Growing Up In Style is a series about the connection between fashion and local life in America, past and present.
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WHEN people think of Miami, it’s hard not to think of its longtime status as the playground for foreign diplomats and socialites, not to mention many of the South’s greatest rappers and athletes, all modern demigods partying away in Art Deco Mount Olympus. But chip away at the bleached-pastel veneer, and you’ll find its more intriguing, Stygian side. This is the Miami I know best: a sinister place where murders of crows stalk green parrots in palm trees, feral cats rove North Beach, and a midday monsoon can flood your neighborhood for days.
Florida in the late ’90s produced ghastly rock acts like Marilyn Manson and Jack Off Jill—and, eventually, sullen teenagers like me. I raided my Gen X parents’ stash of alt-rock cassette tapes and Anne Rice novels in search of a persona to set me apart from my peers. By 2001, I had gone from wearing school uniforms splattered in paint to black hoodies, chokers, and wide-legged JNCO pants. My friends and I, enthralled by the formidable clique of witches in The Craft—or more familiar conduits to the spiritual realm, like our superstitious tías and the beloved Puerto Rican astrologer Walter Mercado—shared books about Wicca and the cosmos. Once we got a taste of the darkness, and the fear it inspired in our classmates—girls who wore striped polo shirts and denim flares—there was no going back.
There’s a certain asceticism to being goth in hot weather. I would saunter across the open-air Sunset Place mall, the steel chains that hung from my pants burning to the touch under the eternal sunshine. My parents, my Cuban-American father and Belizean mother, who fell in love to the sounds of New Order and Depeche Mode, seemed bemused by my sudden goth turn. “Put on some shorts like the other kids,” said my dad before dropping me off at day camp the summer before high school. “You’re gonna get heatstroke!”
It was a life of agony, and it didn’t come cheap. Once my dad started a job as manager of an Italian-Cuban café in the city of Hollywood, just north of Miami, he decided that I needed a work ethic more than I needed a pair of knee-high Demonia boots. And so I became a part-time barista at 14, serving cortados to go through a ventanita—a little window, a Cuban-American invention that predated the Starbucks drive-through. Like most first jobs, it was hardly hip. My uniform was a giant Italian soccer jersey, slung slipshod over my long-sleeved fishnet shirt and ripped jeans. I quickly took to eye rolling at leering comments from older male customers, but one day, two young guys with jet-black hair, face piercings, and tattooed biceps approached the ventanita with a look of recognition in their eyes. “Come to our shop,” they said excitedly. “It’s called Mosh Pitt. We’ll give you a discount if you give us free coffee!”
I didn’t yet know about Mosh Pitt. I knew, of course, about the famed chain store Hot Topic at Sunset Place: a dimly lit vortex where alt kids acquired band tees and other totems of nonconformity. But that had become the domain of raccoon-eyed cherubs, like a middle school crush of mine, a baby goth who’d rat on shoplifters in exchange for free Slipknot buttons. Though Mosh Pitt was stocked with many of the same wares, it seemed a step up for me: a worldly teen who’d just discovered Sonic Youth and the notion that where you bought something was almost as important as what you bought.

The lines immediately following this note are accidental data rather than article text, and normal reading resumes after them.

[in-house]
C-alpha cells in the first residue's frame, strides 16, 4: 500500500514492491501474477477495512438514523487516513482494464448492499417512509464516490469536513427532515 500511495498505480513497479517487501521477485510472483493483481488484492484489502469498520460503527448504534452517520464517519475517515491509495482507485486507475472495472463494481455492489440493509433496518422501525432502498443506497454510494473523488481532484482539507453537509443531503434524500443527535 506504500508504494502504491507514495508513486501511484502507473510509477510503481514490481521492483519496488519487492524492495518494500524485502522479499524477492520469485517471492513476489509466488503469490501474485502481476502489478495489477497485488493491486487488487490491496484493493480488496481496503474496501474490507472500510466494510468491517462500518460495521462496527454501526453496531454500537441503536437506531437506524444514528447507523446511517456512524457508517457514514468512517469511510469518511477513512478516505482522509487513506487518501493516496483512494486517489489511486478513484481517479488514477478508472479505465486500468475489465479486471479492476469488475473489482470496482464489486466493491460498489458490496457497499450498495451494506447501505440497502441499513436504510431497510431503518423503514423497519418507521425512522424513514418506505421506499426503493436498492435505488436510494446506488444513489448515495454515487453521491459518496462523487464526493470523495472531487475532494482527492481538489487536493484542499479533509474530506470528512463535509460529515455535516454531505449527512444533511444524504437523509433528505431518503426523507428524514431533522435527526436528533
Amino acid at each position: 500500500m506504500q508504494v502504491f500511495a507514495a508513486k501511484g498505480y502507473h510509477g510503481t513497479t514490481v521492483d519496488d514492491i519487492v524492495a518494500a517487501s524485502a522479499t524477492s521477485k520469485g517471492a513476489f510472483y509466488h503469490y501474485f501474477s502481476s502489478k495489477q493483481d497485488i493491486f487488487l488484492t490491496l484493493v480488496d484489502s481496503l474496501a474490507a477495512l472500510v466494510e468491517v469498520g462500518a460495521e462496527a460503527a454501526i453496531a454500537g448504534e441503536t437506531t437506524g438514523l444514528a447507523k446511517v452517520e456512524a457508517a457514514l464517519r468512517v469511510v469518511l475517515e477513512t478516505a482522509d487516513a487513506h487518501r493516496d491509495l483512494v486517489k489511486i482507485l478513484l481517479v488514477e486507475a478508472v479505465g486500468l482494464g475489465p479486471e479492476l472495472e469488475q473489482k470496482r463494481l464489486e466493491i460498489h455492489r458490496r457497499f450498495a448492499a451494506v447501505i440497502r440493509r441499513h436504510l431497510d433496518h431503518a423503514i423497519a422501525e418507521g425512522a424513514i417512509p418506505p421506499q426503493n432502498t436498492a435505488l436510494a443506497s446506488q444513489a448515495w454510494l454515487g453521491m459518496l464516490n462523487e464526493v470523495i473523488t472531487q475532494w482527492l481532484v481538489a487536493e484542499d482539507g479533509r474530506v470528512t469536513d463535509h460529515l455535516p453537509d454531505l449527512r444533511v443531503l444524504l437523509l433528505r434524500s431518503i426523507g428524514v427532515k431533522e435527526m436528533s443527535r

On an 85-degree day in February, I tossed aside my soccer jersey and marched down Hollywood Boulevard with two cappuccinos in hand. The smell of leather and frankincense wafted from the inside of the shop, where I found the guys from the café seated on a couch made from rubber tires, listening to Ministry. Hours later, I emerged with a laundry list of records to buy, a set of studded wrist cuffs, and a patent-leather corset-shaped purse that could hold only my tiny purple Nokia phone. But I also left with the sense that I wasn’t just “going through a phase.”
The tropical gothic style I cultivated as a teen would evolve as I got older and lived in New York, Paris, and now Los Angeles. It’s a more versatile look, which incorporates my innate witchiness with my equally innate Caribbean Latina femininity: I pair gold hoops and hair wraps with heavy metal–band tees and black cigarette pants. I also go lighter on the hardware—gold jewelry with protective evil-eye charms and sigils that won’t clash with my tattoos. It’s a far cry from the year-round, brightly hued athleisure looks Miami girls generally sport, but one thing I learned from them is that statement sunglasses are a must.
My dad didn’t work at the café forever; and when he got a new job, I never went back to Mosh Pitt, which has since closed down. These days, when visiting family, I like to wander Miami’s art district and peruse the Wynwood Shop, a haven for local indie vendors selling dainty skull stud earrings alongside punk-style pyramid bracelets, as well as Art By God, home to bizarre curios like taxidermy, crystal jewelry, and fossils. I might pick something up from Miami-based clothing brand Deep Antiquity, which specializes in light, summer-friendly goth wear, beach towels, and even votive candles, or get my nails done at Saints-N-Scissors, where the stylists cater to everyone but share an affinity with those for whom every day is Halloween. These stores and salons are generally uncrowded, but they’re not empty either, and when I see a gaggle of sour-faced kids smoking outside Sweat Records, or mysterious women tossing roses into the ocean for Yemaya, I know a gothic energy is in the air—even if it is our little secret.
Suzy Exposito is a music reporter for the Los Angeles Times.